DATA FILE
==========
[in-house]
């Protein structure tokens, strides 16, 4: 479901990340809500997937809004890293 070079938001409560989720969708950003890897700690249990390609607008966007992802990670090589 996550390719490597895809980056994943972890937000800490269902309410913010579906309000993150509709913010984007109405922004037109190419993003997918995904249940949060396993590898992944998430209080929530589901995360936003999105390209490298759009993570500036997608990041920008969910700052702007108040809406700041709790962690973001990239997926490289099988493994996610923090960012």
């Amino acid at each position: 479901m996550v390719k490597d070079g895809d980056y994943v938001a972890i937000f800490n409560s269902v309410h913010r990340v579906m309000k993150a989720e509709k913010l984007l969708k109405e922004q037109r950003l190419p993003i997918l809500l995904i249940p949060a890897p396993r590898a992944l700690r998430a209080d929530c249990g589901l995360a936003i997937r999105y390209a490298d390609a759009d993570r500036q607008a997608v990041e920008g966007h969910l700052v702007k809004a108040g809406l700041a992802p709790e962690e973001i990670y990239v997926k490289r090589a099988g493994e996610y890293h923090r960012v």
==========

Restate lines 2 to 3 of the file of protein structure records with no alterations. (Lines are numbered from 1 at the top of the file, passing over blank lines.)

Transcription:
């Protein structure tokens, strides 16, 4: 479901990340809500997937809004890293 070079938001409560989720969708950003890897700690249990390609607008966007992802990670090589 996550390719490597895809980056994943972890937000800490269902309410913010579906309000993150509709913010984007109405922004037109190419993003997918995904249940949060396993590898992944998430209080929530589901995360936003999105390209490298759009993570500036997608990041920008969910700052702007108040809406700041709790962690973001990239997926490289099988493994996610923090960012």
């Amino acid at each position: 479901m996550v390719k490597d070079g895809d980056y994943v938001a972890i937000f800490n409560s269902v309410h913010r990340v579906m309000k993150a989720e509709k913010l984007l969708k109405e922004q037109r950003l190419p993003i997918l809500l995904i249940p949060a890897p396993r590898a992944l700690r998430a209080d929530c249990g589901l995360a936003i997937r999105y390209a490298d390609a759009d993570r500036q607008a997608v990041e920008g966007h969910l700052v702007k809004a108040g809406l700041a992802p709790e962690e973001i990670y990239v997926k490289r090589a099988g493994e996610y890293h923090r960012v």